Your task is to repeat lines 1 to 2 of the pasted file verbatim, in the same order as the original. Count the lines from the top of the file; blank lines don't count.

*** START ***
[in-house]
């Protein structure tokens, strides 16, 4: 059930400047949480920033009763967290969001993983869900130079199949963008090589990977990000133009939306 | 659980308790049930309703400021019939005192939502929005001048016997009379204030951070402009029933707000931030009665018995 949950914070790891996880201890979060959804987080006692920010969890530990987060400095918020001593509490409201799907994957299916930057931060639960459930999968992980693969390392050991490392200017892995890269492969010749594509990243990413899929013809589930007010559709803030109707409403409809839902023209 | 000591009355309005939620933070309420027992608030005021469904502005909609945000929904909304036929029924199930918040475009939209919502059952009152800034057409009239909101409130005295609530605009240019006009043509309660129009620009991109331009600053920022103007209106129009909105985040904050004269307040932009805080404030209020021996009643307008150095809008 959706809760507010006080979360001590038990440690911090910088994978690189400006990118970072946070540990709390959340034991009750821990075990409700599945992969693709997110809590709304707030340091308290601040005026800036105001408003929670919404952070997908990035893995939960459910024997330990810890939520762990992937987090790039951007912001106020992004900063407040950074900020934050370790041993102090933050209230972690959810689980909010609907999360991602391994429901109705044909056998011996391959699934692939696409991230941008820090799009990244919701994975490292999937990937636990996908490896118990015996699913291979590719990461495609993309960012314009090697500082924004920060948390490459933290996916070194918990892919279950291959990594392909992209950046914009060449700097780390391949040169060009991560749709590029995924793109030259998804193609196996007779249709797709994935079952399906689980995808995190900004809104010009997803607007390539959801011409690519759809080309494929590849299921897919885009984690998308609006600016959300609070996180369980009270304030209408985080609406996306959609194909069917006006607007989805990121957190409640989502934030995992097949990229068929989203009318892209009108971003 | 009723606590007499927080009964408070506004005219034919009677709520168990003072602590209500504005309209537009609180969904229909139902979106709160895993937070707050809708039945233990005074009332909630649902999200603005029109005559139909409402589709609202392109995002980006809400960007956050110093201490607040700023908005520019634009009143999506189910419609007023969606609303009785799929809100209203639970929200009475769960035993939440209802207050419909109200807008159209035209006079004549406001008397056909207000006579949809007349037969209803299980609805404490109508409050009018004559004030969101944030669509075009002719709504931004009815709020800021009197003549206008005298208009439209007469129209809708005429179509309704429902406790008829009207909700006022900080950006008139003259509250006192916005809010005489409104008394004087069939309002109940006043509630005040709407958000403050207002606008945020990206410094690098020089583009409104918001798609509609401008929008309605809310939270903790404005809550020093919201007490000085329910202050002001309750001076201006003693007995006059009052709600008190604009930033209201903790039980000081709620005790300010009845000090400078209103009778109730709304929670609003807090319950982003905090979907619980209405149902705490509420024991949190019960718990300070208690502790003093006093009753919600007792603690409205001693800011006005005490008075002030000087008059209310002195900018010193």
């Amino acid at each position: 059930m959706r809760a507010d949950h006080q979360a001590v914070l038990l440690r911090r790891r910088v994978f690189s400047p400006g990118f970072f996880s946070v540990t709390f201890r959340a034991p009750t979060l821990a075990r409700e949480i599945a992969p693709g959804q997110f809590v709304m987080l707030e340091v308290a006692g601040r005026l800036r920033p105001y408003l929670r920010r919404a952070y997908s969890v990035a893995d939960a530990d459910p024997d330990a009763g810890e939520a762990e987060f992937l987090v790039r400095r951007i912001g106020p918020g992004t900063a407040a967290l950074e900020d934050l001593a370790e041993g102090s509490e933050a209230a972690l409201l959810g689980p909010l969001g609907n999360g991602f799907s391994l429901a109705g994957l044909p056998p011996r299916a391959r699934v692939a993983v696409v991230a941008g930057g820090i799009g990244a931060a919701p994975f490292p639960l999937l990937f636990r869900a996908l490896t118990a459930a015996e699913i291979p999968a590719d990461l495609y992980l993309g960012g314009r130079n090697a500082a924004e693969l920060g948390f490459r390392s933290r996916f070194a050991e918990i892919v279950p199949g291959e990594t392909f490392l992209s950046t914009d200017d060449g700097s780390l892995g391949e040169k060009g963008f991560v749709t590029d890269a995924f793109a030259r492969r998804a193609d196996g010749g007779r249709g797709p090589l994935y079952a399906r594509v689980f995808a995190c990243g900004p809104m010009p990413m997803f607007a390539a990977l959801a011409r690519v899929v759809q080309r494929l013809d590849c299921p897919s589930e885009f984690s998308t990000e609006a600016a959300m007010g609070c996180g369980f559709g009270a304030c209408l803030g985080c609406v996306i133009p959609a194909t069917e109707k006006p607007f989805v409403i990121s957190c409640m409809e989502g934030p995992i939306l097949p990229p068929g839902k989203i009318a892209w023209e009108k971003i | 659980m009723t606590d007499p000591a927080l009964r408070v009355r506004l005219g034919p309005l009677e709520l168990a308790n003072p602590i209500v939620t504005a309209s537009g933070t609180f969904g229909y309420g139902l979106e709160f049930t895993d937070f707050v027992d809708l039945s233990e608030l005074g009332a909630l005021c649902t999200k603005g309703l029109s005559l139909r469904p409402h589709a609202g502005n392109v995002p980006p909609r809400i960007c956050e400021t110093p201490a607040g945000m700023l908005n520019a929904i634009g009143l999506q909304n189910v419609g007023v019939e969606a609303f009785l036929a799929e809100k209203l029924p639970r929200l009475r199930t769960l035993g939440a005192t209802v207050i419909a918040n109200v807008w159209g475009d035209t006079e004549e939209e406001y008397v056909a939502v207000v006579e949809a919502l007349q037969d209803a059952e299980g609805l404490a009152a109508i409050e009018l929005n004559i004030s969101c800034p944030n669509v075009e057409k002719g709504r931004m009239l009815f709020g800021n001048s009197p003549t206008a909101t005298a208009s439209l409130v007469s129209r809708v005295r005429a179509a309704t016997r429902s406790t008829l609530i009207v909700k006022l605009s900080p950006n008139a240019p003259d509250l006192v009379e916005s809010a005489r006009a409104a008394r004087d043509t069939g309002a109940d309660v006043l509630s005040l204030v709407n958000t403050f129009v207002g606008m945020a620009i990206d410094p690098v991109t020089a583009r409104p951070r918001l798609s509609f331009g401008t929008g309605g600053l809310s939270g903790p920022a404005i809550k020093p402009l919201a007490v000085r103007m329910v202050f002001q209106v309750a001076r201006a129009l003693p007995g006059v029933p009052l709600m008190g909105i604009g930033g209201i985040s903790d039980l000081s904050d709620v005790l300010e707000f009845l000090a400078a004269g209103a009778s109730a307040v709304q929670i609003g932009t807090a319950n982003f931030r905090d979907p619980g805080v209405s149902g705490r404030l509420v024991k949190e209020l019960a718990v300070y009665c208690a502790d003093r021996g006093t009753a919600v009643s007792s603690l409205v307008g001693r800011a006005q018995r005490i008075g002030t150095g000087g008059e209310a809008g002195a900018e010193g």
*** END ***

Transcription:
[in-house]
């Protein structure tokens, strides 16, 4: 059930400047949480920033009763967290969001993983869900130079199949963008090589990977990000133009939306 | 659980308790049930309703400021019939005192939502929005001048016997009379204030951070402009029933707000931030009665018995 949950914070790891996880201890979060959804987080006692920010969890530990987060400095918020001593509490409201799907994957299916930057931060639960459930999968992980693969390392050991490392200017892995890269492969010749594509990243990413899929013809589930007010559709803030109707409403409809839902023209 | 000591009355309005939620933070309420027992608030005021469904502005909609945000929904909304036929029924199930918040475009939209919502059952009152800034057409009239909101409130005295609530605009240019006009043509309660129009620009991109331009600053920022103007209106129009909105985040904050004269307040932009805080404030209020021996009643307008150095809008 959706809760507010006080979360001590038990440690911090910088994978690189400006990118970072946070540990709390959340034991009750821990075990409700599945992969693709997110809590709304707030340091308290601040005026800036105001408003929670919404952070997908990035893995939960459910024997330990810890939520762990992937987090790039951007912001106020992004900063407040950074900020934050370790041993102090933050209230972690959810689980909010609907999360991602391994429901109705044909056998011996391959699934692939696409991230941008820090799009990244919701994975490292999937990937636990996908490896118990015996699913291979590719990461495609993309960012314009090697500082924004920060948390490459933290996916070194918990892919279950291959990594392909992209950046914009060449700097780390391949040169060009991560749709590029995924793109030259998804193609196996007779249709797709994935079952399906689980995808995190900004809104010009997803607007390539959801011409690519759809080309494929590849299921897919885009984690998308609006600016959300609070996180369980009270304030209408985080609406996306959609194909069917006006607007989805990121957190409640989502934030995992097949990229068929989203009318892209009108971003 | 009723606590007499927080009964408070506004005219034919009677709520168990003072602590209500504005309209537009609180969904229909139902979106709160895993937070707050809708039945233990005074009332909630649902999200603005029109005559139909409402589709609202392109995002980006809400960007956050110093201490607040700023908005520019634009009143999506189910419609007023969606609303009785799929809100209203639970929200009475769960035993939440209802207050419909109200807008159209035209006079004549406001008397056909207000006579949809007349037969209803299980609805404490109508409050009018004559004030969101944030669509075009002719709504931004009815709020800021009197003549206008005298208009439209007469129209809708005429179509309704429902406790008829009207909700006022900080950006008139003259509250006192916005809010005489409104008394004087069939309002109940006043509630005040709407958000403050207002606008945020990206410094690098020089583009409104918001798609509609401008929008309605809310939270903790404005809550020093919201007490000085329910202050002001309750001076201006003693007995006059009052709600008190604009930033209201903790039980000081709620005790300010009845000090400078209103009778109730709304929670609003807090319950982003905090979907619980209405149902705490509420024991949190019960718990300070208690502790003093006093009753919600007792603690409205001693800011006005005490008075002030000087008059209310002195900018010193």